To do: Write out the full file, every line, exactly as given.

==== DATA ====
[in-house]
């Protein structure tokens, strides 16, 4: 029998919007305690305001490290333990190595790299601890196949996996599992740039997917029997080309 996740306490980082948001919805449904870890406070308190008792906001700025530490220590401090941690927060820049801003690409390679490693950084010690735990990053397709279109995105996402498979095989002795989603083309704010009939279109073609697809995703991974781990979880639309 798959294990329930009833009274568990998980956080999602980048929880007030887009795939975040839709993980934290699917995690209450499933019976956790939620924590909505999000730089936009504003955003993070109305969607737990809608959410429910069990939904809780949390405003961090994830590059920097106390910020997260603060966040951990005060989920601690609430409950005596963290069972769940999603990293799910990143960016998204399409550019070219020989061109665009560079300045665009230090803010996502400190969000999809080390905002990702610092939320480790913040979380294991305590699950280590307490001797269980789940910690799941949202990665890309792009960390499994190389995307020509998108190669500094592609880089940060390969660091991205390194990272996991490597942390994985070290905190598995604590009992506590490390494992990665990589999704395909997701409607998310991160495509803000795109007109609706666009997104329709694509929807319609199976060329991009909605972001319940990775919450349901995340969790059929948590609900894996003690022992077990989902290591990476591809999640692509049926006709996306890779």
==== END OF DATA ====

[in-house]
């Protein structure tokens, strides 16, 4: 029998919007305690305001490290333990190595790299601890196949996996599992740039997917029997080309 996740306490980082948001919805449904870890406070308190008792906001700025530490220590401090941690927060820049801003690409390679490693950084010690735990990053397709279109995105996402498979095989002795989603083309704010009939279109073609697809995703991974781990979880639309 798959294990329930009833009274568990998980956080999602980048929880007030887009795939975040839709993980934290699917995690209450499933019976956790939620924590909505999000730089936009504003955003993070109305969607737990809608959410429910069990939904809780949390405003961090994830590059920097106390910020997260603060966040951990005060989920601690609430409950005596963290069972769940999603990293799910990143960016998204399409550019070219020989061109665009560079300045665009230090803010996502400190969000999809080390905002990702610092939320480790913040979380294991305590699950280590307490001797269980789940910690799941949202990665890309792009960390499994190389995307020509998108190669500094592609880089940060390969660091991205390194990272996991490597942390994985070290905190598995604590009992506590490390494992990665990589999704395909997701409607998310991160495509803000795109007109609706666009997104329709694509929807319609199976060329991009909605972001319940990775919450349901995340969790059929948590609900894996003690022992077990989902290591990476591809999640692509049926006709996306890779």